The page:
SCOTUScast 1-13-09 featuring Ronald Eisenberg
Bell v. Kelly
January 13, 2009Ronald Eisenberg
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SCOTUScast 1-13-09 featuring Ronald Eisenberg - MP3
Running Time: 00:12:00
On Wednesday, November 12, the Supreme Court heard oral argument in Bell v. Kelly, and on Monday, November 17, the Court dismissed the case as improvidently granted. The Supreme Court granted certiorari in this case to consider the application of the deference rule in federal habeas review. The case arose from claims by Edward Bell of ineffective counsel during his sentencing following a 2001 conviction for murder. He was sentenced to death and, after having a habeas petition denied by the Virginia Supreme Court for failing to satisfy either prong of Strickland v. Washington, filed a habeas petition in federal district court alleging ineffective assistance of counsel. The district court considered new evidence not presented at trial and found that, while his counsel had been ineffective, the state court's determination that he had failed to satisfy the prejudice prong of Strickland was reasonable and thus entitled to deference. The district court thus did not grant relief but did allow the case to be appealed. The Fourth Circuit on review considered only the prejudice prong and affirmed. Bell appealed to the Supreme Court, claiming that the deference rule should not apply to a claim based on evidence not heard by a state court, and the Supreme Court granted certiorari. However, after hearing oral argument in this case, the Court dismissed the writ as improvidently granted, without comment. Deputy District Attorney Ronald Eisenberg of the Philadelphia District Attorney's Office discusses the case.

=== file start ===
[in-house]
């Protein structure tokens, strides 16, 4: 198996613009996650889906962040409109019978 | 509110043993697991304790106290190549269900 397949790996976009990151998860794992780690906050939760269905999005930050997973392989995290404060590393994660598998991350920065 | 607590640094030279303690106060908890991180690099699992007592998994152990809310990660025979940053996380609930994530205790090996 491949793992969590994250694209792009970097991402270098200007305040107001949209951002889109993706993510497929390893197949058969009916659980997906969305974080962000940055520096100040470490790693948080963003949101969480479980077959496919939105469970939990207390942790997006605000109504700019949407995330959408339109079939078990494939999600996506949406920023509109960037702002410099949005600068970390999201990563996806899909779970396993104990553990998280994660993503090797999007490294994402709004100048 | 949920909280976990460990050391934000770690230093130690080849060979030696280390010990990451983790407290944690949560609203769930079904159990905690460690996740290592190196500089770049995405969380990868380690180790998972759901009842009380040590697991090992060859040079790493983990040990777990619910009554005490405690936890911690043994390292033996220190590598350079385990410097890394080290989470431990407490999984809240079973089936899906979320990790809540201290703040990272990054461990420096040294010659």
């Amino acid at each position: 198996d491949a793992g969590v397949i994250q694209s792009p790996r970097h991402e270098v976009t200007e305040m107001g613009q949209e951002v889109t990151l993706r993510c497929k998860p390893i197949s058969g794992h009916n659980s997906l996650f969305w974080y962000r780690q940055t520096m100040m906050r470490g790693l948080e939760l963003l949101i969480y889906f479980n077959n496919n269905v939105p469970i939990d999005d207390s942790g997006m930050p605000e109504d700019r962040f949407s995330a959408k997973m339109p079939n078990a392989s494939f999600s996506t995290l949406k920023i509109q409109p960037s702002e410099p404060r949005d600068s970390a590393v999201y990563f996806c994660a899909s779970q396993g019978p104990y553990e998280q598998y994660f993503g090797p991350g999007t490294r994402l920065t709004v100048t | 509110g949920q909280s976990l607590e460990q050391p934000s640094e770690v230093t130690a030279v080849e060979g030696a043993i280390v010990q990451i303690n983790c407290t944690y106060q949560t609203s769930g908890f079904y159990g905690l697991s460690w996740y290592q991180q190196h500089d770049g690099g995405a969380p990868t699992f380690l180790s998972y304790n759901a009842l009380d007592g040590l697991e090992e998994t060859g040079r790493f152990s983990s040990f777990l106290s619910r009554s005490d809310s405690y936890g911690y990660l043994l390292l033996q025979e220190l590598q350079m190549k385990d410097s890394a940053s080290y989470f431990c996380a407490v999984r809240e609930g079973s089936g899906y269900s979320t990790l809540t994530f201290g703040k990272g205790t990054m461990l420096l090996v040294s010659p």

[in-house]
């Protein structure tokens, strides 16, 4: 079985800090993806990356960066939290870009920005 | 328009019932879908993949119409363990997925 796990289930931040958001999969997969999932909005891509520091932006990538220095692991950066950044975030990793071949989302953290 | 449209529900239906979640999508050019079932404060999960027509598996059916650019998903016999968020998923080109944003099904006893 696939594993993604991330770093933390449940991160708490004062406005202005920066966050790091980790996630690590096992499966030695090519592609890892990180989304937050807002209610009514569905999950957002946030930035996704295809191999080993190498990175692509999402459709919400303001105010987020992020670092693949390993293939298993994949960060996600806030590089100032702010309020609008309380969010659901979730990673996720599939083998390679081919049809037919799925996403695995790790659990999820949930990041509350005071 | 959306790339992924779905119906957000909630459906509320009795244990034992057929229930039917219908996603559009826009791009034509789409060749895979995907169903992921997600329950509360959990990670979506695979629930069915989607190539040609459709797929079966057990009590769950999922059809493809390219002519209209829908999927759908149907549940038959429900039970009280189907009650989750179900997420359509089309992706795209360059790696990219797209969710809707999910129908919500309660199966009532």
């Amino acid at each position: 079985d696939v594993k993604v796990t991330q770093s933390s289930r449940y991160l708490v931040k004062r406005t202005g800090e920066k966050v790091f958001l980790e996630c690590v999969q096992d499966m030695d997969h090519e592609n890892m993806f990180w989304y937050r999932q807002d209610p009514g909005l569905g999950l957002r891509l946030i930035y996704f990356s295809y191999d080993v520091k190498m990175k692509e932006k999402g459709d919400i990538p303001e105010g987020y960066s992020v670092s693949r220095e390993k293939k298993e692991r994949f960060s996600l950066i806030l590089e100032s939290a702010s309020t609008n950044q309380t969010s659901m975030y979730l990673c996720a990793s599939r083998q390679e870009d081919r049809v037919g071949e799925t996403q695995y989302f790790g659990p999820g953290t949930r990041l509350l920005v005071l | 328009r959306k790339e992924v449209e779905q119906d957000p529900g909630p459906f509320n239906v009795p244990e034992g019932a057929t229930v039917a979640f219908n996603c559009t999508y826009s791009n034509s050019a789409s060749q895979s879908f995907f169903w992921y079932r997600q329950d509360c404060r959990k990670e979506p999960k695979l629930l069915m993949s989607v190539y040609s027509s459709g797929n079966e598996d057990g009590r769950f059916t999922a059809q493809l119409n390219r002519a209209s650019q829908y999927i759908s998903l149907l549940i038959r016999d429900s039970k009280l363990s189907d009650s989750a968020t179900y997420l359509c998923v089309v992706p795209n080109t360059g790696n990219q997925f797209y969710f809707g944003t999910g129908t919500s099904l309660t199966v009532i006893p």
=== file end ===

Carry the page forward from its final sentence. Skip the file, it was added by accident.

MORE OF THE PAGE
Oral Argument - November 12, 2008: